Intermittent Fasting as a Lifestyle

So for those of you who like to be relieved of that constant mental fight when you're on that diet, you might want to give intermittent fasting a shot. Like I said, convenience, fat loss benefits—and I've been working with clients at all levels, from the average Joe to world-class athletes, and I can tell you I've never seen a diet strategy that—where you have someone who's literally tried almost everything, and when they start how easily and almost immediately they start seeing results. Works very well, like I said it's not something—you know a question people ask me is "Well how long can you intermittent fast for?" It's a lifestyle. Your body's already doing it anyway. It's pretty much the way our bodies were designed. We didn't get up and have someone make breakfast for us. No, we had to go out and get that breakfast. And it might not be breakfast—it might be lunch. Or it might not even be lunch. It might not come until dinner time—and we didn't get a break until we got it.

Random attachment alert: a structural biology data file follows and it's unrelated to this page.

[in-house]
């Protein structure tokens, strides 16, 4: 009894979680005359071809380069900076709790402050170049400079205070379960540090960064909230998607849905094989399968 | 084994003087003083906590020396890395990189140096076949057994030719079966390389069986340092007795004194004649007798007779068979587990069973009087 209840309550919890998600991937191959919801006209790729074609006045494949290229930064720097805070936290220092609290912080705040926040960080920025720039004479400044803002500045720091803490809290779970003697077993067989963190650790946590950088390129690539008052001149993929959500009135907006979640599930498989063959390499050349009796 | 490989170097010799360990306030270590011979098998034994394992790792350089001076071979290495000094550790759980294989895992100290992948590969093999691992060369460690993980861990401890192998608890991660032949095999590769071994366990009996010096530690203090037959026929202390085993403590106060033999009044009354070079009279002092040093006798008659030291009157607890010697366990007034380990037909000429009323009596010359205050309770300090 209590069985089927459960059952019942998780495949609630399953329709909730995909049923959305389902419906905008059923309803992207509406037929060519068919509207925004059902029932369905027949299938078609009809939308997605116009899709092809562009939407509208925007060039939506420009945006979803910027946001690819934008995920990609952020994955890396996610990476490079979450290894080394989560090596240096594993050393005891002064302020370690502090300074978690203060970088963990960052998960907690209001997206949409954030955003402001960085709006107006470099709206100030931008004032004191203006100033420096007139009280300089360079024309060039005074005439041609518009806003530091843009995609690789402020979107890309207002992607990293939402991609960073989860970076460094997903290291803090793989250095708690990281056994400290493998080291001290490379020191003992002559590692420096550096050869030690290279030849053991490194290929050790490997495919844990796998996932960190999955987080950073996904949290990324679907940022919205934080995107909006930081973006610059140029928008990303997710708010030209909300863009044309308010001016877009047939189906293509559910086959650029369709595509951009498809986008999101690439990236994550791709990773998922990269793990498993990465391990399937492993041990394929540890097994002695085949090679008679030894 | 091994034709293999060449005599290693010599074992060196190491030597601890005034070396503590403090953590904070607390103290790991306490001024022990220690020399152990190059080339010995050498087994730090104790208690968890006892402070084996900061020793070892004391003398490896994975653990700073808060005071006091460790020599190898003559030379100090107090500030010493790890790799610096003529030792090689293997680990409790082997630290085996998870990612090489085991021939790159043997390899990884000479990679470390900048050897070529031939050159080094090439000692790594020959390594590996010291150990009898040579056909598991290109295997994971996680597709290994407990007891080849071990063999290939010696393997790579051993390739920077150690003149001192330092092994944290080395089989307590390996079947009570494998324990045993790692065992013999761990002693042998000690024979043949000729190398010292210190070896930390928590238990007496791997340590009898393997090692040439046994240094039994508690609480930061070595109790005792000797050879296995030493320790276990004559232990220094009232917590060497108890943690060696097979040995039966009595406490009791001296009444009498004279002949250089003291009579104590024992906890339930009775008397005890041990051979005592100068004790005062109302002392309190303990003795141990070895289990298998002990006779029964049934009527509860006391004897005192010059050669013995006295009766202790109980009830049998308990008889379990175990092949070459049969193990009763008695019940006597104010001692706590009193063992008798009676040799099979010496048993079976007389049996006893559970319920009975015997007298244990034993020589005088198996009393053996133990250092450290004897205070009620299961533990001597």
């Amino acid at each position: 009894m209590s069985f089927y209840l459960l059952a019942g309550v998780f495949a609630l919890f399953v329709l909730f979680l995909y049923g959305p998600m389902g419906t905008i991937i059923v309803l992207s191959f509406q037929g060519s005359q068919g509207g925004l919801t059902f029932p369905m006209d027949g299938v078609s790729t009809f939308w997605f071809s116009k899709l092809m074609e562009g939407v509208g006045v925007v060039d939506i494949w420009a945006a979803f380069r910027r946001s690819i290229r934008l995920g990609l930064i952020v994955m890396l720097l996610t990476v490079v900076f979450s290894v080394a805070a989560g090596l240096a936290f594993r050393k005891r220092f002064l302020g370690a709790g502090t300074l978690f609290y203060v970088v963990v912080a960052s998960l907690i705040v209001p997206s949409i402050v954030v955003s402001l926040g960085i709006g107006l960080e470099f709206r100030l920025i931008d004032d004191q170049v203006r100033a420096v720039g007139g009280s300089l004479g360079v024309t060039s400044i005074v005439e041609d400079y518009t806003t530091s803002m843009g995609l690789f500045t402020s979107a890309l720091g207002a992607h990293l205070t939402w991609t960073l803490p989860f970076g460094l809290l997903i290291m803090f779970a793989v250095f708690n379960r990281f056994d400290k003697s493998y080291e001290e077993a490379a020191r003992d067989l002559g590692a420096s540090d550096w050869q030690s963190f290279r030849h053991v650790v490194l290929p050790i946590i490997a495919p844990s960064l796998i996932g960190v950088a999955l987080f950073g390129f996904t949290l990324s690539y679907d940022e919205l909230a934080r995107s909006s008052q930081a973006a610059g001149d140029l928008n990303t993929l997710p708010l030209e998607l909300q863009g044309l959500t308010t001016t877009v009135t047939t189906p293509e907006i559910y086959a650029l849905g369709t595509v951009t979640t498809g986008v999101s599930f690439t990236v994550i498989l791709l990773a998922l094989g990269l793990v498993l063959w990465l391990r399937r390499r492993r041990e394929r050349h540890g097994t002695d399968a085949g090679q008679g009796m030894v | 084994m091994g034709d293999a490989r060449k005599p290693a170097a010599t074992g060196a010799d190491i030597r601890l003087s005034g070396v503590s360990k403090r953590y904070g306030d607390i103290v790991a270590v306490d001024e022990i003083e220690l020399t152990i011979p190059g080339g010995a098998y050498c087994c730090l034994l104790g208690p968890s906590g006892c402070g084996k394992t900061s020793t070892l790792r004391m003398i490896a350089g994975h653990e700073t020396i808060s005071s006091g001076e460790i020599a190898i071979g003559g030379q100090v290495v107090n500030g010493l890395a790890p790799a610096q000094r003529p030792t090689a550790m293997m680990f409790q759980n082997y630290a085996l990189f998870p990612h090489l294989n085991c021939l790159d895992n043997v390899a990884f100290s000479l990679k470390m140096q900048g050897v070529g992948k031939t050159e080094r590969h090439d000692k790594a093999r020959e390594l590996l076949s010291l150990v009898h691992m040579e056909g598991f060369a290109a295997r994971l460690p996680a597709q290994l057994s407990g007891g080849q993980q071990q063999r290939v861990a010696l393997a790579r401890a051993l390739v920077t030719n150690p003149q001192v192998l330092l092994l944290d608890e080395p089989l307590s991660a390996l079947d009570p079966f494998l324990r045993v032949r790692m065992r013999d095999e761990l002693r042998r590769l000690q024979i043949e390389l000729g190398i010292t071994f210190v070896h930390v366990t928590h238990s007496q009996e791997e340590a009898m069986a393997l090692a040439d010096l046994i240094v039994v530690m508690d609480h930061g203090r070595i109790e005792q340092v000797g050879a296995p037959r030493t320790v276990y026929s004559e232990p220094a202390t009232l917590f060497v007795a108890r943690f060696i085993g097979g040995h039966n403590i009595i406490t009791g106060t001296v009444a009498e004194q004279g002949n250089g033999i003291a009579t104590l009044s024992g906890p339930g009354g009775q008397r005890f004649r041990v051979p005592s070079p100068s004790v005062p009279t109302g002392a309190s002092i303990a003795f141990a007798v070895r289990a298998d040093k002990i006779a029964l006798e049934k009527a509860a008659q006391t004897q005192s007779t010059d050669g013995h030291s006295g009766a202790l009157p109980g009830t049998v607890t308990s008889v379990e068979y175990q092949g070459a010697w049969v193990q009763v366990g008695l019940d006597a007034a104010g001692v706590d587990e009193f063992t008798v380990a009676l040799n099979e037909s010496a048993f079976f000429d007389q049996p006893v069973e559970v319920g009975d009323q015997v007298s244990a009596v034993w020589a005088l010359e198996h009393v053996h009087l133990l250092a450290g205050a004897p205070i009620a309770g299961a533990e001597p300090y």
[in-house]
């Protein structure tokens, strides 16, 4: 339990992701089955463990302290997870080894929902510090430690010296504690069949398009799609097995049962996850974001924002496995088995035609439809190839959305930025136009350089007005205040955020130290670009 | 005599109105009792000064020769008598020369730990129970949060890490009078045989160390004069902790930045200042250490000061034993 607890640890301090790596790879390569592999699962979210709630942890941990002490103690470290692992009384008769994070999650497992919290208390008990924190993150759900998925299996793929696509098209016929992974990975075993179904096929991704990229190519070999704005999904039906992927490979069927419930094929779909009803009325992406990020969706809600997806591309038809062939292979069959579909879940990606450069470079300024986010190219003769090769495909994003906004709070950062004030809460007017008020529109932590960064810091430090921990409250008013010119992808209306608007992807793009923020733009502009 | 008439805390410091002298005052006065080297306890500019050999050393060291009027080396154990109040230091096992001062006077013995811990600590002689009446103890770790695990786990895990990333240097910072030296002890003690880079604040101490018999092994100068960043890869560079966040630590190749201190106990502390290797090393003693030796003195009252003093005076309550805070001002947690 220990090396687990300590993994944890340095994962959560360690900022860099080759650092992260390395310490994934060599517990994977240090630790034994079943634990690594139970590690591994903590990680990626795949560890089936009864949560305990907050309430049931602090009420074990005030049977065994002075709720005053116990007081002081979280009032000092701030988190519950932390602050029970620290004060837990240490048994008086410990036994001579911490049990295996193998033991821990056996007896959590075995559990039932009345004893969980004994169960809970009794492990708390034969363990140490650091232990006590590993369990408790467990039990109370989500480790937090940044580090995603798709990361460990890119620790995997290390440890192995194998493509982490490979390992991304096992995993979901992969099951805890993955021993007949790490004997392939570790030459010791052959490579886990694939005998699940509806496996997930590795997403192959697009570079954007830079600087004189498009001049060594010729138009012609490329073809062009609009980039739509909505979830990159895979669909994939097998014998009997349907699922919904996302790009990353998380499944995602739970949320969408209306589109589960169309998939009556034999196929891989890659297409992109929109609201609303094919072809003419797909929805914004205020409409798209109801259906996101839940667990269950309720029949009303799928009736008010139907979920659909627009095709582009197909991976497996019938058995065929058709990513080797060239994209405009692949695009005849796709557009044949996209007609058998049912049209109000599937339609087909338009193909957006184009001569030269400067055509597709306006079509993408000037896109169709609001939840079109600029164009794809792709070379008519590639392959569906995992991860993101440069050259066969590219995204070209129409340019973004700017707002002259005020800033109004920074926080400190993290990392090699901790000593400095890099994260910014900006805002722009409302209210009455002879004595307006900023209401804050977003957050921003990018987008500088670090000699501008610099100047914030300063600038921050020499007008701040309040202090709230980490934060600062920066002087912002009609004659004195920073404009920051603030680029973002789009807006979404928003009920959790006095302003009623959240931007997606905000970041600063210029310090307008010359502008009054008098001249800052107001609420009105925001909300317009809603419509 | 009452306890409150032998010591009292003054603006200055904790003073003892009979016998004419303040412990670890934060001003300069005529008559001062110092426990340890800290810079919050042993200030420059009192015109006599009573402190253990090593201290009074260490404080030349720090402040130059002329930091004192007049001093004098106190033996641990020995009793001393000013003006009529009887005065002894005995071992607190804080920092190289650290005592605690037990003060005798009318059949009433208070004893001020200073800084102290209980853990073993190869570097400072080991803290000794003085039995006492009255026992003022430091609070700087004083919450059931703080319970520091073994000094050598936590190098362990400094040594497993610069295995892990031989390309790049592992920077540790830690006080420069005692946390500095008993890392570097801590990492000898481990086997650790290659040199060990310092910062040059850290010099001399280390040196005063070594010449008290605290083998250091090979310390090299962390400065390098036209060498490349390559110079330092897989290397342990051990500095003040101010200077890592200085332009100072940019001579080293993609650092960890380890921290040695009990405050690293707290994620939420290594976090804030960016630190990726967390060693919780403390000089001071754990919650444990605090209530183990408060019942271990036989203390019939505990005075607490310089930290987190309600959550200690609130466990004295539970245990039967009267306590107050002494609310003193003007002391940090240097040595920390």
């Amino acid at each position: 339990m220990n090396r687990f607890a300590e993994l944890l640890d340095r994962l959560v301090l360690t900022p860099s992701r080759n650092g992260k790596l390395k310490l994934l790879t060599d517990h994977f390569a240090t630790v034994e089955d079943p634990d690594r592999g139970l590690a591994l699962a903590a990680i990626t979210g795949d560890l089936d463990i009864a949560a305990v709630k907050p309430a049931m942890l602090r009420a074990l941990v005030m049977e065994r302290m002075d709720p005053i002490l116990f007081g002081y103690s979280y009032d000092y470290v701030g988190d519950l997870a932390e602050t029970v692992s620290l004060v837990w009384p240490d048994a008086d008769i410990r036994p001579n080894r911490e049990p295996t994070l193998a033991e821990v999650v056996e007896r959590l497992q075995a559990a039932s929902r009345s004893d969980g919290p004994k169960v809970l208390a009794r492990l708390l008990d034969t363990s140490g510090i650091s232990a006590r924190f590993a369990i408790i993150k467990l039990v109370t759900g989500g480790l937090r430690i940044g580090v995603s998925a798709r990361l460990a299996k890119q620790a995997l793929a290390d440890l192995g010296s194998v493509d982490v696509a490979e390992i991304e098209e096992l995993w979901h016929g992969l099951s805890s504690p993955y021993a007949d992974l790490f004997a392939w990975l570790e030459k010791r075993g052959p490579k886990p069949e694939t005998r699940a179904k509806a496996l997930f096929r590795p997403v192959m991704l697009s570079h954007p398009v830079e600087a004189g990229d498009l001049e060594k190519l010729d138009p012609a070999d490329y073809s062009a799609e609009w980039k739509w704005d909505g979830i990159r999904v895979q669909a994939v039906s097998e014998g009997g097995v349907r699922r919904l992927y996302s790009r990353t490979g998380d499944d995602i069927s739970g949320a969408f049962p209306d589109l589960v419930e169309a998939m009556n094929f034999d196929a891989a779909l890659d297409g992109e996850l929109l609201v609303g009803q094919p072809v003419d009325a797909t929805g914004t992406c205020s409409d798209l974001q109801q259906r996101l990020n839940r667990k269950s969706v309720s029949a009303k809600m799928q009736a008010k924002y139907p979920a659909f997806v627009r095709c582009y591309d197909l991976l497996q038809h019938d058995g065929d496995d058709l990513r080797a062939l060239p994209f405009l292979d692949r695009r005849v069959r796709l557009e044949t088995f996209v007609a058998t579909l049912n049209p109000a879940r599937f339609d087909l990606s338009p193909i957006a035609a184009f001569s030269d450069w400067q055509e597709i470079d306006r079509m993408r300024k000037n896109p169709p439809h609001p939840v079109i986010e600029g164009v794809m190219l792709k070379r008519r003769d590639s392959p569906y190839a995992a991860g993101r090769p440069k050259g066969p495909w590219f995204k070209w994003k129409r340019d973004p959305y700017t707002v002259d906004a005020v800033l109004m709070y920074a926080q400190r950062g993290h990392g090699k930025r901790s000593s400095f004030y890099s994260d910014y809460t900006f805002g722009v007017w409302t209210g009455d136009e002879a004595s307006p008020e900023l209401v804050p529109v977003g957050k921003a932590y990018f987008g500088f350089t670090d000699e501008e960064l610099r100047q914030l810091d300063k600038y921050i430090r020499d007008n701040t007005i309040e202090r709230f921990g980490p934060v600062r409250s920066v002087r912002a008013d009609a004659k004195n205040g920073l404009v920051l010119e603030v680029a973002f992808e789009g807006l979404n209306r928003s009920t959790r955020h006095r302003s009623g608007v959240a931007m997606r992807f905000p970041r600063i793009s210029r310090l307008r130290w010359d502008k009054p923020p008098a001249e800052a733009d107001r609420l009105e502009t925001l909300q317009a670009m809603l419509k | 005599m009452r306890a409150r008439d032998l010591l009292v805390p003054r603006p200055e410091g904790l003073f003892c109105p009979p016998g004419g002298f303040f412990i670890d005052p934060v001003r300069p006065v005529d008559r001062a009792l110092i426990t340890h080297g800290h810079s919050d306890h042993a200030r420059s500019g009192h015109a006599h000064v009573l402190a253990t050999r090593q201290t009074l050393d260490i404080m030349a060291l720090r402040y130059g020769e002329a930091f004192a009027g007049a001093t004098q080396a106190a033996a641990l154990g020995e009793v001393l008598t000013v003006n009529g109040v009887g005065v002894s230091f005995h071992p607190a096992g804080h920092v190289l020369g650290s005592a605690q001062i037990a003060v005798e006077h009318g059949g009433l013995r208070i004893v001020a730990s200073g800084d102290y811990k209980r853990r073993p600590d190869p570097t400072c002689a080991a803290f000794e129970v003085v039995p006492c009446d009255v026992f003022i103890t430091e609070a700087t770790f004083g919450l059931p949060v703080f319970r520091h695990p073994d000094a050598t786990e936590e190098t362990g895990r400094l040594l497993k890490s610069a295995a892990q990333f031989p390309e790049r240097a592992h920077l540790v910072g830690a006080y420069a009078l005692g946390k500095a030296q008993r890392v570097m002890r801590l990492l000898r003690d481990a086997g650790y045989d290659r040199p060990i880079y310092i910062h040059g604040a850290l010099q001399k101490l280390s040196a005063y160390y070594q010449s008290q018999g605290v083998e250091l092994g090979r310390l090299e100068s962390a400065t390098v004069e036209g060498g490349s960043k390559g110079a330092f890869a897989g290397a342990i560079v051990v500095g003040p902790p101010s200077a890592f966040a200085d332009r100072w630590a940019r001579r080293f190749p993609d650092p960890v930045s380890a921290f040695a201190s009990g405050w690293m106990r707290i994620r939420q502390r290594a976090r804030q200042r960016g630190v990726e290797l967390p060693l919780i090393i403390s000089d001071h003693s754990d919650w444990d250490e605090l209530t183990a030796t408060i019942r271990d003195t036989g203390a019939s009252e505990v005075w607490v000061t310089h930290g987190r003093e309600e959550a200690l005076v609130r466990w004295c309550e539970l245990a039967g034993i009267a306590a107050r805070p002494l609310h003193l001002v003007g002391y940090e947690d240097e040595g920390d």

So it's really not that hard. Your bodies are designed to function that way. And with the research showing the health benefits due to the cycling—the no feeding, feeding, no feeding, feeding—having those cycles versus just random feeding throughout the day—little short break when you sleep, feeding throughout the day—it appears to allow the way that the cycle of the cell works. Which makes sense when you think about light and dark cues and the 24-hour cycle and the way the body works—the cells are aware it's all happening. So consider intermittent fasting.

What time is it? What do we have left, how many minutes? 15? Alright, I'm going to shut up now so that you guys can come up, we've got a mic here. Any questions you want—they don't have to be specific to intermittent fasting—anything you guys want to ask me on nutrition, supplementation, and even if you have a training question I'll accept that as well, so don't be shy. Come on up.

Modifying the Length of Feeding and Fasting Windows